When it comes to accessing the Cloud computing services offered by the likes of Microsoft, Amazon, and Google, there are a few different categories of services available. These are often referred to as the Cloud Computing Stack or Cloud Computing Building Blocks as they build on top of each other. There are four main Cloud services categories:
Infrastructure as a Service, or IaaS for short, is the foundation level of Cloud computing. Rather than owning and operating their own IT infrastructure, businesses can leverage third-party IT services and assets such as servers, virtual machines (VM’s), storage, networks, firewalls, operating systems, and other infrastructure on an ongoing ‘as required’ basis typically billed based on usage (consumption).
Data storage and compute are the most commonly deployed IaaS services as they can easily be scaled to meet the variable demands of an organisation. A number of IT vendors now offer their services on an IaaS or consumption basis with an optional managed service. You can benefit from enterprise class capability without owning the underlying assets or having to worry about keeping them up to date.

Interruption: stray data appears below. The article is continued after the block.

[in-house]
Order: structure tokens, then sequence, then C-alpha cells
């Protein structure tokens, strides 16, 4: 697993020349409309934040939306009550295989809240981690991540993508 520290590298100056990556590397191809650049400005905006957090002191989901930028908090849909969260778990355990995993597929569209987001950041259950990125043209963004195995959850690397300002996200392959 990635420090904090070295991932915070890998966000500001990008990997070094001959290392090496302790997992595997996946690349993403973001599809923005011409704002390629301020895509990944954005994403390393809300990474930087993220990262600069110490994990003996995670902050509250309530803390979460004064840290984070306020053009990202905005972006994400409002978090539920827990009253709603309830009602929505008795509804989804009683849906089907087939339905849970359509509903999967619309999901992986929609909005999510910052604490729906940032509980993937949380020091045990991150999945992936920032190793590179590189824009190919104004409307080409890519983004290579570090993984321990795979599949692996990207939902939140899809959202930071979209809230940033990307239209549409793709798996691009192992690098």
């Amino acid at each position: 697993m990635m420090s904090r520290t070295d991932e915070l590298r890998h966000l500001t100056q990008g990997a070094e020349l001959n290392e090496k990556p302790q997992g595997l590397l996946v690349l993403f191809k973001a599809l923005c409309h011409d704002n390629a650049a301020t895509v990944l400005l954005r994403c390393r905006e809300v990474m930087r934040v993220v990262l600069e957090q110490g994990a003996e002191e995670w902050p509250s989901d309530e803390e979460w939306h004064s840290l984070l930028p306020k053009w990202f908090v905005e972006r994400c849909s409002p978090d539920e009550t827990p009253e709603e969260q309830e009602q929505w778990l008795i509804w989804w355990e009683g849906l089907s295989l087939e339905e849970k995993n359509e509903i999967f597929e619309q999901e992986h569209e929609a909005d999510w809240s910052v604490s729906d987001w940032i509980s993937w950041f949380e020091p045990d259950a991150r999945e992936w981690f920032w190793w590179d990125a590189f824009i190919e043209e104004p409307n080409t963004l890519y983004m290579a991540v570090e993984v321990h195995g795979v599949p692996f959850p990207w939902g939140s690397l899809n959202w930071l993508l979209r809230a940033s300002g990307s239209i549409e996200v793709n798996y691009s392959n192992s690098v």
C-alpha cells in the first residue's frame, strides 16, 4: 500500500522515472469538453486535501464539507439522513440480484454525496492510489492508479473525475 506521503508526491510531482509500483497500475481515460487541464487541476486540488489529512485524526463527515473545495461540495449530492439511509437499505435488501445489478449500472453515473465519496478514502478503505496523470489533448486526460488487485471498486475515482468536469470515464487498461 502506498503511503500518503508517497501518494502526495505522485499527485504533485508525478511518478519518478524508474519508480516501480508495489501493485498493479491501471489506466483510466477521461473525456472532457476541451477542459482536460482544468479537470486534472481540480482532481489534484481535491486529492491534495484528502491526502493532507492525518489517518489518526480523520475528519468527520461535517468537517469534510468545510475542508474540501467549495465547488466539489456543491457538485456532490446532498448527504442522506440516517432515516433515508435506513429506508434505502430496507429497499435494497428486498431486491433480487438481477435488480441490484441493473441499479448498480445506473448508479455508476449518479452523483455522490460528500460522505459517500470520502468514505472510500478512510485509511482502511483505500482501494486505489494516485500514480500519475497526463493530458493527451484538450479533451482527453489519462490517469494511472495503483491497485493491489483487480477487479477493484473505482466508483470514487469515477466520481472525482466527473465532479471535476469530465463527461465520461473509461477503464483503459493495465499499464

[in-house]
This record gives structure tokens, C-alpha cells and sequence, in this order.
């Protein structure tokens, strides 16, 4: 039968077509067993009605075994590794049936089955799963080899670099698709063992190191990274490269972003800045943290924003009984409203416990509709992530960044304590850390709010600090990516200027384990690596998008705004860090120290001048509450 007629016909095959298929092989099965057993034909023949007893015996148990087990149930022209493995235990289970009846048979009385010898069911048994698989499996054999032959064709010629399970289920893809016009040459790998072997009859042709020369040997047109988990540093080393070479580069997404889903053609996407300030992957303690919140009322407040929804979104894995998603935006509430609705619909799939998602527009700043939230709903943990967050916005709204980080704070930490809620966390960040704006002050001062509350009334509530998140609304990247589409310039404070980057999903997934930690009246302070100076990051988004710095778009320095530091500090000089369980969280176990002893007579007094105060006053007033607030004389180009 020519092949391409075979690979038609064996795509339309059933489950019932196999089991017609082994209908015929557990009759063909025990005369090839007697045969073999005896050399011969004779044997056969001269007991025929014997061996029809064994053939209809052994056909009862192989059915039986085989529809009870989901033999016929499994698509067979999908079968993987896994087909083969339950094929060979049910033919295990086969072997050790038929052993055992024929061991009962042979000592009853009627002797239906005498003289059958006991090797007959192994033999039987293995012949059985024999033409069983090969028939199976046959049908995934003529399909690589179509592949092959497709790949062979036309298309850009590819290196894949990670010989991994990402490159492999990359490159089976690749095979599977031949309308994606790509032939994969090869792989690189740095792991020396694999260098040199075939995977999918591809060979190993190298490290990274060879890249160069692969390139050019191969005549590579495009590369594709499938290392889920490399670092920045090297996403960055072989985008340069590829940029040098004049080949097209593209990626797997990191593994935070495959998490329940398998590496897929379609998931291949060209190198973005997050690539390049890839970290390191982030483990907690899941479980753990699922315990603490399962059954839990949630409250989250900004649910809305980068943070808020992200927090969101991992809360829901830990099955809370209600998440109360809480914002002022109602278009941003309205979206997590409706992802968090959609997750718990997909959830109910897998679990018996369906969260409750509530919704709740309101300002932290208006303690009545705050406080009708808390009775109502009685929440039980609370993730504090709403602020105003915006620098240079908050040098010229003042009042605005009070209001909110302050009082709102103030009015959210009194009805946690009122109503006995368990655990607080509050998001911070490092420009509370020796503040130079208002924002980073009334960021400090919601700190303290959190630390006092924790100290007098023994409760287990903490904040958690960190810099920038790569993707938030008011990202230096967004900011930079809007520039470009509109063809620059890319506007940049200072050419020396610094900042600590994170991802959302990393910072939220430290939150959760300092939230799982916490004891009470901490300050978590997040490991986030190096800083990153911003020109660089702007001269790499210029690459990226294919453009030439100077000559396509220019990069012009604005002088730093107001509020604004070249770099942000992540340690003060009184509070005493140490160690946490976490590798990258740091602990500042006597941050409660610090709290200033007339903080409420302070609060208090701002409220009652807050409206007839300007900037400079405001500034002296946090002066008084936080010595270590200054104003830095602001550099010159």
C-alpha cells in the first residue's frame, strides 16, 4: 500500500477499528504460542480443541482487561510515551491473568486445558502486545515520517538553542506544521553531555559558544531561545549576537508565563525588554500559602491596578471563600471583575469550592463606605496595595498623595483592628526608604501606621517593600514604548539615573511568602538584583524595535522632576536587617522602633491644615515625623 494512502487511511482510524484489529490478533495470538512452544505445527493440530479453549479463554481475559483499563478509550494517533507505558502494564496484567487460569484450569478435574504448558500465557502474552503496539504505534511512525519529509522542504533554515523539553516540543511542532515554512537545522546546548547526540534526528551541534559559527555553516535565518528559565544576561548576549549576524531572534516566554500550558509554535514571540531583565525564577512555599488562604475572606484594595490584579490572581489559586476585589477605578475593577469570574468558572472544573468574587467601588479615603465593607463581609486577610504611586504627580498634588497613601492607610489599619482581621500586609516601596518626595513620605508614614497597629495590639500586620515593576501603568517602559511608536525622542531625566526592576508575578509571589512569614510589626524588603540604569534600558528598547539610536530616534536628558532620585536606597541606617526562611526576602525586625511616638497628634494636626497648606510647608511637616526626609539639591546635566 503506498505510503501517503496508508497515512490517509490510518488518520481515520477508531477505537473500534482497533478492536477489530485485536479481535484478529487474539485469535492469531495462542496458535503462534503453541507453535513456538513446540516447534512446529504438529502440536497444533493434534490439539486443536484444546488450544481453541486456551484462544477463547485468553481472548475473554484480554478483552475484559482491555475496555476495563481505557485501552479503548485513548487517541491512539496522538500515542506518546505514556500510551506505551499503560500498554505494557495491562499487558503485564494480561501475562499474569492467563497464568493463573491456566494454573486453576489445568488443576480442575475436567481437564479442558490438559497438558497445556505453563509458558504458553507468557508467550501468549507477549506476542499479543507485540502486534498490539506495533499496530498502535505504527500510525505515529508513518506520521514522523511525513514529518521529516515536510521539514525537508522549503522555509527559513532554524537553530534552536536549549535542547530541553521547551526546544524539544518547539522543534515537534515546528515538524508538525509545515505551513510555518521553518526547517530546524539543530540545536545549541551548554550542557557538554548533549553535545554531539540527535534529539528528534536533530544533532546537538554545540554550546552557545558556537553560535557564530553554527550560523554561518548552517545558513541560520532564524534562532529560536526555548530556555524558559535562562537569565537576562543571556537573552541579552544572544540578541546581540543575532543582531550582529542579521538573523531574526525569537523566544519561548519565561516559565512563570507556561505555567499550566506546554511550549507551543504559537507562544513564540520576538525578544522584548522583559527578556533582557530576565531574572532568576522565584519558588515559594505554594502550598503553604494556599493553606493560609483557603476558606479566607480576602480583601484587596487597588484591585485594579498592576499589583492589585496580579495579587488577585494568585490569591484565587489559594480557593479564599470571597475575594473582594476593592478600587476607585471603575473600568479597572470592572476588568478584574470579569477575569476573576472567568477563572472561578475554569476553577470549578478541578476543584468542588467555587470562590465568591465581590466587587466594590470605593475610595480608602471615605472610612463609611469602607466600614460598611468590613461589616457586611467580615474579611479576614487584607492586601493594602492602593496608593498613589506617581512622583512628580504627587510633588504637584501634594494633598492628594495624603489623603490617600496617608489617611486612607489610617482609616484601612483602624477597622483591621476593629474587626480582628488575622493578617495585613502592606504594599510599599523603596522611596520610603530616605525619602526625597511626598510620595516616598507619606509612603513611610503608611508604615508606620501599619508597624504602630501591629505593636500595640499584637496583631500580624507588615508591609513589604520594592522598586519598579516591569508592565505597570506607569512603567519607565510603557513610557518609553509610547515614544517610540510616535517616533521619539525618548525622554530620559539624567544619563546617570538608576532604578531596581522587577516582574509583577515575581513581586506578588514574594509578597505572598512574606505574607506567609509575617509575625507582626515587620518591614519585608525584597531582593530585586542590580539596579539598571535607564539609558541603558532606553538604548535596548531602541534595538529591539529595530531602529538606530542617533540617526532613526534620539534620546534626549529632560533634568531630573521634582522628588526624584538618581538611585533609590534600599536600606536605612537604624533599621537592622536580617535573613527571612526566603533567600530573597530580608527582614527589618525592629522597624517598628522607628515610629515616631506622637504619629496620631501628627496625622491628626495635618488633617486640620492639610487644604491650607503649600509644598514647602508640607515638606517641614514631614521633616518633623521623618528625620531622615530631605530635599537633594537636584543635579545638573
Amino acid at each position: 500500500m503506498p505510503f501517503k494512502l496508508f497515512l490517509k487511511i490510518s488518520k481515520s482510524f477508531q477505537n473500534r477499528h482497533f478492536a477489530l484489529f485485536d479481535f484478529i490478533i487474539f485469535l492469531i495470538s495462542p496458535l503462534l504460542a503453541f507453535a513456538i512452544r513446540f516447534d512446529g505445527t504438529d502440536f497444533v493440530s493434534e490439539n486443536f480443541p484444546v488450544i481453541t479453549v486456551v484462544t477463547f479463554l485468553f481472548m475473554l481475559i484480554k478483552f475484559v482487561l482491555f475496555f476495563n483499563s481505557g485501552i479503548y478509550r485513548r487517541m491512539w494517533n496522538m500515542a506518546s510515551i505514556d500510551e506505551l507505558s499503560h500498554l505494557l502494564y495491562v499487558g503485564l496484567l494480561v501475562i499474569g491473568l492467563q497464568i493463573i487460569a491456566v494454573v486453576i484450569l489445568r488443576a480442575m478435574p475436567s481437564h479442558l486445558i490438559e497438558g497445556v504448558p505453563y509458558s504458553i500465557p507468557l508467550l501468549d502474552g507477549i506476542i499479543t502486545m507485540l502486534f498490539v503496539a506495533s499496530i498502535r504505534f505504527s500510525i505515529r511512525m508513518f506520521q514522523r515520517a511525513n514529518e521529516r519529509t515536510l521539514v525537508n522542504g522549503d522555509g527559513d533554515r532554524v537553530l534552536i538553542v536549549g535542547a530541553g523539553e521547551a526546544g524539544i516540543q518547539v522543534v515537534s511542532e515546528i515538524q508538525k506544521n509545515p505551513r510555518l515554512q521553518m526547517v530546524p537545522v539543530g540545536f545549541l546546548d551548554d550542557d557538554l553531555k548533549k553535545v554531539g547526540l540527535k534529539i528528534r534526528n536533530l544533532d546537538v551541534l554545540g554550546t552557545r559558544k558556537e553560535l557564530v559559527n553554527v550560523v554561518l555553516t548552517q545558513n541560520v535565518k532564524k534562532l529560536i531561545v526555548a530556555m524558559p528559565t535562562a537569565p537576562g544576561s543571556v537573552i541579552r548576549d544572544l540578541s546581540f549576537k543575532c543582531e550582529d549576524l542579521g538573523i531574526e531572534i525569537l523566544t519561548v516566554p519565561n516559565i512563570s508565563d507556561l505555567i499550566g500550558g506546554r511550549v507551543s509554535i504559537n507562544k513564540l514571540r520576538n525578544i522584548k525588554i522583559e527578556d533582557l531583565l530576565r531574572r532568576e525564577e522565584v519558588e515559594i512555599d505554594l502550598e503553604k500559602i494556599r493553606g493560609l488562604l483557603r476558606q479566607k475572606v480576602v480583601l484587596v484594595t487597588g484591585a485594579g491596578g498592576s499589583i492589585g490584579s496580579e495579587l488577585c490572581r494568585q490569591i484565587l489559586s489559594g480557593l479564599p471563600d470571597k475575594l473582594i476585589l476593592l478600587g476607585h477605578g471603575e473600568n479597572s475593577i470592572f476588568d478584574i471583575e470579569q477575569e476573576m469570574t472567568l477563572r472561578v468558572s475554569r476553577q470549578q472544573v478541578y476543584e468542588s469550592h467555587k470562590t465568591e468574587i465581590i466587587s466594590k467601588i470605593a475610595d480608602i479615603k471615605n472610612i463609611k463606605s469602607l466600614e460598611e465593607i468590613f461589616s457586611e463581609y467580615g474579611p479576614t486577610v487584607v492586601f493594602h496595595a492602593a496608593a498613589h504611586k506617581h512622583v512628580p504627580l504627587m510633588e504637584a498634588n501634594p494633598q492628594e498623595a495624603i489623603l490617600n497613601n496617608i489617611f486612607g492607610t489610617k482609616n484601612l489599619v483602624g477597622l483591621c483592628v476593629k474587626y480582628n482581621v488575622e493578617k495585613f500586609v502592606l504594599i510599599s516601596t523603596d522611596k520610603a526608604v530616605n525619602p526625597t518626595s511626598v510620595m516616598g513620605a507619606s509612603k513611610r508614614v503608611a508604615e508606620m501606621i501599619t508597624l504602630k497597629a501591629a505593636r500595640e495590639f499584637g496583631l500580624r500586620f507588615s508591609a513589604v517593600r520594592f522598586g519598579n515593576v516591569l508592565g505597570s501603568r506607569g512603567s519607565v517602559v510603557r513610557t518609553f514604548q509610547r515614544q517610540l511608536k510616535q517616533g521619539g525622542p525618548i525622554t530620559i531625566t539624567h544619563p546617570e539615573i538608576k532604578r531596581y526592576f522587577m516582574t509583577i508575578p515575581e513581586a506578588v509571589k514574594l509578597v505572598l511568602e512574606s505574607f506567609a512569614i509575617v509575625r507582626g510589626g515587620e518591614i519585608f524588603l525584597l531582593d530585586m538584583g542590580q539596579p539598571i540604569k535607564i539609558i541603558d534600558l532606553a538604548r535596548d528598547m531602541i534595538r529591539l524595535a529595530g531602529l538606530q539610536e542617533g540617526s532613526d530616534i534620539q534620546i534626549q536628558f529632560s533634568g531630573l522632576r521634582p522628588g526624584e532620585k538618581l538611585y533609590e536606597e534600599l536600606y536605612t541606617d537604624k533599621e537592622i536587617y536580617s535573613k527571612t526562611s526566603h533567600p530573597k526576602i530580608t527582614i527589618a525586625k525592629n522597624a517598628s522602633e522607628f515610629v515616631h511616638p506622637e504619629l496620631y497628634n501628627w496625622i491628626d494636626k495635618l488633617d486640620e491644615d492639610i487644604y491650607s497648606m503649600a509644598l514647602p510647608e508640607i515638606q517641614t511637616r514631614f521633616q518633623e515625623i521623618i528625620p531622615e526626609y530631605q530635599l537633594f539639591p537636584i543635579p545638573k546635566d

Platform as a Service (PaaS) is the next step into the Cloud services providing the development and deployment tools in an on-demand integrated environment in the Cloud. While IaaS simply provides the infrastructure (servers, storage, firewalls, etc.), PaaS can provide everything from simple cloud-based apps to complete enterprise level cloud-enabled applications, business intelligence services, and data management services.
Serverless computing runs hand in hand with PaaS. No, it doesn’t mean that the servers running the code behind your Cloud services have been removed. It just refers to the fact that you will no longer have to see or manage that process yourself. Serverless computing manages, scales, provisions, and optimises the infrastructure behind your Cloud IT processes. By removing this burden from your business, you will find faster App run times, more efficient resource management, and a level of dynamic scalability.
Software as a service (SaaS) is the top level of Cloud service as it encompasses both IaaS and PaaS. SaaS allows for an organisation to access software applications (Office 365 or apps from Apple’s App Store for example) over the internet. The Apps and associated licences are all managed by the hosting Cloud service provider. This takes away any responsibility for software patches, updates and upgrades, security patches, maintenance, and all other associated labours that would otherwise have to be managed by the organisation themselves. SaaS is typically delivered on a subscription basis.
A Cautionary Note – it is important to realise that many cloud services (discreetly) place the onus for data protection such as backup and recovery on the consumer of the cloud service i.e. you! This is referred to as the Shared Responsibility Model.